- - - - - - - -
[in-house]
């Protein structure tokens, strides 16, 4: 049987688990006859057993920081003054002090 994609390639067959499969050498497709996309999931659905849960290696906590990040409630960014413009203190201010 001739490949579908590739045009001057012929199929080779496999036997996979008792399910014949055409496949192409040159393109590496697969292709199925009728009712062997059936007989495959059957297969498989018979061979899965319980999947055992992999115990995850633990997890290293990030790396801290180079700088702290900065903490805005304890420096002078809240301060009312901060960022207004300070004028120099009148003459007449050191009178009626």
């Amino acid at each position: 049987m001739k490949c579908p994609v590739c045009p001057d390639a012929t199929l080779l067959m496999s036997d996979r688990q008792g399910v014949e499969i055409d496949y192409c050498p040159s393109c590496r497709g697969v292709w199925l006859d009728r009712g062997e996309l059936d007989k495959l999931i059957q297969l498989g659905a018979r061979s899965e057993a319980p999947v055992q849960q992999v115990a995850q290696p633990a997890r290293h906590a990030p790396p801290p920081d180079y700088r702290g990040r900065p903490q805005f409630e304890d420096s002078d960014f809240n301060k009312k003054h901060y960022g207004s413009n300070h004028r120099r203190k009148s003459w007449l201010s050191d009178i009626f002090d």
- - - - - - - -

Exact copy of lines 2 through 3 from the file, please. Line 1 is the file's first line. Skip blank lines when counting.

């Protein structure tokens, strides 16, 4: 049987688990006859057993920081003054002090 994609390639067959499969050498497709996309999931659905849960290696906590990040409630960014413009203190201010 001739490949579908590739045009001057012929199929080779496999036997996979008792399910014949055409496949192409040159393109590496697969292709199925009728009712062997059936007989495959059957297969498989018979061979899965319980999947055992992999115990995850633990997890290293990030790396801290180079700088702290900065903490805005304890420096002078809240301060009312901060960022207004300070004028120099009148003459007449050191009178009626």
């Amino acid at each position: 049987m001739k490949c579908p994609v590739c045009p001057d390639a012929t199929l080779l067959m496999s036997d996979r688990q008792g399910v014949e499969i055409d496949y192409c050498p040159s393109c590496r497709g697969v292709w199925l006859d009728r009712g062997e996309l059936d007989k495959l999931i059957q297969l498989g659905a018979r061979s899965e057993a319980p999947v055992q849960q992999v115990a995850q290696p633990a997890r290293h906590a990030p790396p801290p920081d180079y700088r702290g990040r900065p903490q805005f409630e304890d420096s002078d960014f809240n301060k009312k003054h901060y960022g207004s413009n300070h004028r120099r203190k009148s003459w007449l201010s050191d009178i009626f002090d």